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Avaya prioritizes slow migration from on-prem to the cloud

The longtime contact center vendor aims to rebound from double bankruptcy by focusing on highly regulated customers' needs, such as continuity of some on-premises communications.

After 23 years of successes and most recently crushing defeats, Avaya has a comeback strategy.

Since CEO Alan Masarek joined the contact center and communications software vendor 10 months ago, he has led it out of its second bankruptcy and overhauled its business strategy to target hybrid cloud deployments.

"Unequivocally, undeniably, Avaya is back," Masarek said during his keynote Monday at the in-person and live-streamed Avaya Engage conference in Orlando, Fla., which runs until Wednesday.

Masarek's game plan has included mass layoffs, with some 2,500 employees losing their jobs last year.

"He got rid of a lot of employees, which I think was actually necessary," said Zeus Kerravala, an analyst at ZK Research.

Shifting focus to the customer

Masarek also has placed a renewed focus on customers with strict regulations and budgets that either delay or prohibit migrating their communications platforms from on premises to the cloud.

Masarek called this new strategy "innovation without disruption" during the keynote.

"Everyone doesn't go to the cloud at the same rate," Masarek said. "Many customers go very slowly, if at all."

Many of Avaya's bigger customers, including the Internal Revenue Service, U.S. Army and several big banks, "have no intention of moving all their calling to the cloud" due to the sensitivity of the correspondences, Kerravala said.

Avaya is trying to engage that large customer base by emphasizing the versatility of the vendor's contact center as a service (CCaaS) offering, Avaya Experience Platform (AXP).

A flexible CCaaS platform

According to Avaya, AXP meets the demands of a hybrid world: users can stay on premises or migrate slowly to the cloud, based on their needs.

It's more of a migration than it is a rip and replace, which is what would happen if you went with a pure cloud company.
Zeus KerravalaAnalyst, ZK Research

For example, customers can bring in different functions such as chat programs or AI applications, without obliterating their costly legacy infrastructure before their subscription cycles are up, according to Masarek.

"It's more of a migration than it is a rip and replace, which is what would happen if you went with a pure cloud company," Kerravala said, referring to the strategy of uprooting on-premises systems and substituting cloud platforms.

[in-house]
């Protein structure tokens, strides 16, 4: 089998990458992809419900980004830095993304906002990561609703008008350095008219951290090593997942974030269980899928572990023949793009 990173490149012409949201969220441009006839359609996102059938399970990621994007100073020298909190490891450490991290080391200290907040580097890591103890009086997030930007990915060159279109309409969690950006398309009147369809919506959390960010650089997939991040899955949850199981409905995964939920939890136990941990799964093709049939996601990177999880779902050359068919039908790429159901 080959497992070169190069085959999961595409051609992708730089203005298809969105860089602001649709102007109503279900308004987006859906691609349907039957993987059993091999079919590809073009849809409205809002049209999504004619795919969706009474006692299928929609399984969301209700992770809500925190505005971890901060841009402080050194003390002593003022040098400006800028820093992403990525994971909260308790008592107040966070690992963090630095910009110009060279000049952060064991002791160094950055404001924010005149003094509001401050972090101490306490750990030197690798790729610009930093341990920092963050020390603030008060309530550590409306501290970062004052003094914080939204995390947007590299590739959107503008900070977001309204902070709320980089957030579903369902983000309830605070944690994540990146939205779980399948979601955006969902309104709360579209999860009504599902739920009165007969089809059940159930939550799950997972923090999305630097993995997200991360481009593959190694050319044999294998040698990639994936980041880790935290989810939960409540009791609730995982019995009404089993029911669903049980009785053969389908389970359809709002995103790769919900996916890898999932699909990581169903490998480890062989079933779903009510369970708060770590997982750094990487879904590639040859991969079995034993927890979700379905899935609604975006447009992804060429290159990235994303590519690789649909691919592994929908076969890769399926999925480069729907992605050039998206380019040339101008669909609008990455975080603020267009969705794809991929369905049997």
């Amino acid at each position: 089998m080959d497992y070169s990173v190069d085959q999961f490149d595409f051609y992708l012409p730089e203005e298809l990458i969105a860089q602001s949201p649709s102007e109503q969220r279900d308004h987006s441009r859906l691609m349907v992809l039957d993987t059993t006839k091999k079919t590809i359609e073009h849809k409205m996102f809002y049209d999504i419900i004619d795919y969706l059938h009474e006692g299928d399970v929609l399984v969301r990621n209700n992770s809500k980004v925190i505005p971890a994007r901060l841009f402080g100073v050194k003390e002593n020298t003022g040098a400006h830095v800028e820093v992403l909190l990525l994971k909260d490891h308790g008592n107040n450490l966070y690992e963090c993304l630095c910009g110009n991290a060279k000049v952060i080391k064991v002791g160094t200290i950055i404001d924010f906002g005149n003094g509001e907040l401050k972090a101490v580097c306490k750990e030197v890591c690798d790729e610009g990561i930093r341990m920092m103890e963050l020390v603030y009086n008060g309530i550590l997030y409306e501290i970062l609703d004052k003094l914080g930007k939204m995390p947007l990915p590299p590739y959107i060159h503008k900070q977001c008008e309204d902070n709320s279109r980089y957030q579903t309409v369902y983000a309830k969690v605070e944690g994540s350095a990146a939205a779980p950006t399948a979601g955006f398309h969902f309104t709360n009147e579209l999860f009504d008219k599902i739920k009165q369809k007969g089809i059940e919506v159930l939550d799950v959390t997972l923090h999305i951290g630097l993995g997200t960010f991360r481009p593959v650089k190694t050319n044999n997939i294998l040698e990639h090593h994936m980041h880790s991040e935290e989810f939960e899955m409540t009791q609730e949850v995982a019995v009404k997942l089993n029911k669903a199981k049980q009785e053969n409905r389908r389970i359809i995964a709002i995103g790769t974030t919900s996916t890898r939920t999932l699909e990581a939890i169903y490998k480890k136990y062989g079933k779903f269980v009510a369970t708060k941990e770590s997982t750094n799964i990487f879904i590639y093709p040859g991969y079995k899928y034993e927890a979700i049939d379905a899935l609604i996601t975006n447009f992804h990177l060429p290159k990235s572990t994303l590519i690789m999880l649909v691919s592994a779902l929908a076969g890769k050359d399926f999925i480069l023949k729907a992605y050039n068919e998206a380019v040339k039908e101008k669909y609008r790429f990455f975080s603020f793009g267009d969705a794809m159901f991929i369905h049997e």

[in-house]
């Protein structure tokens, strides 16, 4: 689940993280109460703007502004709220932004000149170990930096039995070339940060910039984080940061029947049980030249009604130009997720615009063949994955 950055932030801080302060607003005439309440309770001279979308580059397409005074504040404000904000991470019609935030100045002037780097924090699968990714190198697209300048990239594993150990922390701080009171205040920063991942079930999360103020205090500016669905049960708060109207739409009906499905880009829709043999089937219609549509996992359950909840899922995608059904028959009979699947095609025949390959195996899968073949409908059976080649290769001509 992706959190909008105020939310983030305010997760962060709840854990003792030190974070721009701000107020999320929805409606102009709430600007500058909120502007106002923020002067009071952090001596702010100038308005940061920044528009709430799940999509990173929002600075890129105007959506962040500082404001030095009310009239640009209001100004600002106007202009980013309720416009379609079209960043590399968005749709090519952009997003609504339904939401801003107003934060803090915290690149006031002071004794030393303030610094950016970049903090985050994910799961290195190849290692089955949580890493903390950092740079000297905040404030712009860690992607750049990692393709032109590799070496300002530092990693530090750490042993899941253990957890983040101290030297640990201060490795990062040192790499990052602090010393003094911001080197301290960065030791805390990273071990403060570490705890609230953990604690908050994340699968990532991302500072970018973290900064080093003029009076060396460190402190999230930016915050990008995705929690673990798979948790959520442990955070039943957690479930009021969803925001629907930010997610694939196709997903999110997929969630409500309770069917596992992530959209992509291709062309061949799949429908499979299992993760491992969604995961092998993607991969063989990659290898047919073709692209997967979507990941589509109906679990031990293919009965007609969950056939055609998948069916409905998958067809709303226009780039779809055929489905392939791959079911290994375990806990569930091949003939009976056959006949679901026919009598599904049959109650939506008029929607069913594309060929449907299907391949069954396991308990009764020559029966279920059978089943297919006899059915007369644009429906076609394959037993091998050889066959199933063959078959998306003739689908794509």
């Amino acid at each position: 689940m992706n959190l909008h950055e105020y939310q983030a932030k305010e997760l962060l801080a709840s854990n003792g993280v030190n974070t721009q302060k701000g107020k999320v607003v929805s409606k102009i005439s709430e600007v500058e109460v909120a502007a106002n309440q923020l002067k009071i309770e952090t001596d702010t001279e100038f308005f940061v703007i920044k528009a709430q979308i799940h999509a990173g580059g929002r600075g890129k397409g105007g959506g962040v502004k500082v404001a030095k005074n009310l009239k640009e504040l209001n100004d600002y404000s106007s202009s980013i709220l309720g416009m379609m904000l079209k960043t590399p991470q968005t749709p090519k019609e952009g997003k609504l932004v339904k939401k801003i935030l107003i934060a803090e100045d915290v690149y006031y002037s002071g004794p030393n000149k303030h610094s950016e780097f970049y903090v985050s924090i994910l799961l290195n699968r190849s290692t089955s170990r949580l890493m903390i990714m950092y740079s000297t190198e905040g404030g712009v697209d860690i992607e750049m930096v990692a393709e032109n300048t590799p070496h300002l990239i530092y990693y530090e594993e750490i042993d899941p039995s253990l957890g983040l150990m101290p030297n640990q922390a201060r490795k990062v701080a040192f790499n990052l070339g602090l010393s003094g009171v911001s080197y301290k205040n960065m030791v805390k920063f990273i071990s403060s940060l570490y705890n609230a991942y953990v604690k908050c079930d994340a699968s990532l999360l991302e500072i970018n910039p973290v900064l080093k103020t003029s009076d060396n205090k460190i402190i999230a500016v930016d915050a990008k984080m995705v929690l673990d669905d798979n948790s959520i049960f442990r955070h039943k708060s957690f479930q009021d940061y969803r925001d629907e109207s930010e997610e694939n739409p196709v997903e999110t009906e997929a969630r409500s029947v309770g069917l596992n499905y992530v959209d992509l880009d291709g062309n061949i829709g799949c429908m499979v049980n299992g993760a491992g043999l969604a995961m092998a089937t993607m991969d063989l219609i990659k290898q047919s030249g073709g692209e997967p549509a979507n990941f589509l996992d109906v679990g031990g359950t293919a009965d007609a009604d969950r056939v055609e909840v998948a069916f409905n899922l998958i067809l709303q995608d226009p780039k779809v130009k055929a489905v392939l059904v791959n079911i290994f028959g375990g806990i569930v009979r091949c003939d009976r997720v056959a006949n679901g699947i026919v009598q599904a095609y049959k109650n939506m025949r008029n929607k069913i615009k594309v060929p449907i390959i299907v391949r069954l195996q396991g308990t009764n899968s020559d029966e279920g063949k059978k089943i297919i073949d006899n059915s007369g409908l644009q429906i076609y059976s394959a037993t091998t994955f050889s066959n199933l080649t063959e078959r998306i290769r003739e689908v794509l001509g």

CCaaS competitors with similar hybrid strategies include Cisco and Genesys.

A more practical approach

Masarek's new direction is more practical because it is based on the needs of a large set of Avaya's customers, Kerravala said.

"The company finally has a strategy in place, that it can move forward," he said. "They haven't really had that in a long time."

Avaya's former CEO, Jim Chirico, chased cloud technology's high stock valuation, rather than prioritizing the on-premises needs of Avaya's main users, Kerravala said.

"They did a bunch of things from the sales motion perspective that bolstered short-term revenue, but was ultimately bad for the company long term," Kerravala said.

With new leadership, Avaya is well positioned to retain its customer base and form new partnerships, according to Opus Research analyst Dan Miller.

"Avaya is in an interesting position," Miller said. "Direct competitors seek to replace them, but providers of CRM, call recording, analytics, workforce management (or optimization) and all that sort of stuff see them as a great partner or reseller.

"They will not disappear anytime soon," he added.

Since hiring Masarek, Avaya has climbed out of its second bankruptcy with $650 million in liquidity and started on a savvier fiscal path. During the past year, the vendor reduced its debt load from $3.4 billion to $800 million as part of a major restructuring completed in February.

"Masarek has done a great job of financially re-engineering the company so its debt-to-revenue ratio is among the best in the industry," Kerravala said.

Miller agreed. Avaya "is arguably stronger financially than it has been in decades," he said.

Mary Reines is a news writer covering customer experience and unified communications for TechTarget Editorial. Before TechTarget, Reines was arts editor at the Marblehead Reporter.

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